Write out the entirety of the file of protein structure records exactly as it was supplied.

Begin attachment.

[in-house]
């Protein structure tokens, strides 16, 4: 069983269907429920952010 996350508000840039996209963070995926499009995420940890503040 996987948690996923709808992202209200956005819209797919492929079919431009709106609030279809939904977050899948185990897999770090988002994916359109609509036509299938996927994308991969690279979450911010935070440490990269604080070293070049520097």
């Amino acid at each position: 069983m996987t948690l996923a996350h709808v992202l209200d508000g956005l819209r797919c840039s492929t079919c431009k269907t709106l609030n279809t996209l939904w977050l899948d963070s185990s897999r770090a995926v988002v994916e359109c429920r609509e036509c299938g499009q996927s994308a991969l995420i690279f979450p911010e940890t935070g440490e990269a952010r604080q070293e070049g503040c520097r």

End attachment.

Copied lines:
[in-house]
């Protein structure tokens, strides 16, 4: 069983269907429920952010 996350508000840039996209963070995926499009995420940890503040 996987948690996923709808992202209200956005819209797919492929079919431009709106609030279809939904977050899948185990897999770090988002994916359109609509036509299938996927994308991969690279979450911010935070440490990269604080070293070049520097």
């Amino acid at each position: 069983m996987t948690l996923a996350h709808v992202l209200d508000g956005l819209r797919c840039s492929t079919c431009k269907t709106l609030n279809t996209l939904w977050l899948d963070s185990s897999r770090a995926v988002v994916e359109c429920r609509e036509c299938g499009q996927s994308a991969l995420i690279f979450p911010e940890t935070g440490e990269a952010r604080q070293e070049g503040c520097r």